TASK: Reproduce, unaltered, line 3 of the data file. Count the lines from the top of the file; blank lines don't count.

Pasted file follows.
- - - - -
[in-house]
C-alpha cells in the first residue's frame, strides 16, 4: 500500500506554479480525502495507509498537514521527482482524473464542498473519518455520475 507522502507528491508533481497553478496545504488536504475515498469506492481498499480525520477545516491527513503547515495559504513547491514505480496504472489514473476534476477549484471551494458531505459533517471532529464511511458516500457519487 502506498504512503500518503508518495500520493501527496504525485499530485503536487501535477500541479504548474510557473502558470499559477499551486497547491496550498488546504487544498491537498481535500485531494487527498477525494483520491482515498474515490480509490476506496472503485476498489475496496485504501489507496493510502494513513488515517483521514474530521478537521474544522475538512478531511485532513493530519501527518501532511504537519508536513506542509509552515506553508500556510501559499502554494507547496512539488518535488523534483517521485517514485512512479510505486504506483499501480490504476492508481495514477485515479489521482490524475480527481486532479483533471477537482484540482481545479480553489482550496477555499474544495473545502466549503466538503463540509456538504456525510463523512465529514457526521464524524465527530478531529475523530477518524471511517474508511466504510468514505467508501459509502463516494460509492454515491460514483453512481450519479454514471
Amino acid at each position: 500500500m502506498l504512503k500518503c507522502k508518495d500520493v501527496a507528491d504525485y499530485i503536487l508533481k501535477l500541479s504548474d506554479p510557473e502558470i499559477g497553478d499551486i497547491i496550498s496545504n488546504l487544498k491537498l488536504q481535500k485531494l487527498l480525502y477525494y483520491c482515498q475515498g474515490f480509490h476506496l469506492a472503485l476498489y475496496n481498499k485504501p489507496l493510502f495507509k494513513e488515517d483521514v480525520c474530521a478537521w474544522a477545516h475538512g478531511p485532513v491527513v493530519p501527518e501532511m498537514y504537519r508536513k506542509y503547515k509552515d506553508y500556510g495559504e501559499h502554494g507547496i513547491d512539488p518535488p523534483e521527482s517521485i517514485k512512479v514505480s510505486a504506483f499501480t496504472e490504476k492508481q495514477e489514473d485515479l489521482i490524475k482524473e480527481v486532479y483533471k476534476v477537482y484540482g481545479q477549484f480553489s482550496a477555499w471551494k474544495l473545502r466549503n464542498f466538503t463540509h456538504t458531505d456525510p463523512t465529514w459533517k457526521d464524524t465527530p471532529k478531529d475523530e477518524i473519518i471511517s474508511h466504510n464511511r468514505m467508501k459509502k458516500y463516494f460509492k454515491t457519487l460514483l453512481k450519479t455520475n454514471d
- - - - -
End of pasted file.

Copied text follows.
Amino acid at each position: 500500500m502506498l504512503k500518503c507522502k508518495d500520493v501527496a507528491d504525485y499530485i503536487l508533481k501535477l500541479s504548474d506554479p510557473e502558470i499559477g497553478d499551486i497547491i496550498s496545504n488546504l487544498k491537498l488536504q481535500k485531494l487527498l480525502y477525494y483520491c482515498q475515498g474515490f480509490h476506496l469506492a472503485l476498489y475496496n481498499k485504501p489507496l493510502f495507509k494513513e488515517d483521514v480525520c474530521a478537521w474544522a477545516h475538512g478531511p485532513v491527513v493530519p501527518e501532511m498537514y504537519r508536513k506542509y503547515k509552515d506553508y500556510g495559504e501559499h502554494g507547496i513547491d512539488p518535488p523534483e521527482s517521485i517514485k512512479v514505480s510505486a504506483f499501480t496504472e490504476k492508481q495514477e489514473d485515479l489521482i490524475k482524473e480527481v486532479y483533471k476534476v477537482y484540482g481545479q477549484f480553489s482550496a477555499w471551494k474544495l473545502r466549503n464542498f466538503t463540509h456538504t458531505d456525510p463523512t465529514w459533517k457526521d464524524t465527530p471532529k478531529d475523530e477518524i473519518i471511517s474508511h466504510n464511511r468514505m467508501k459509502k458516500y463516494f460509492k454515491t457519487l460514483l453512481k450519479t455520475n454514471d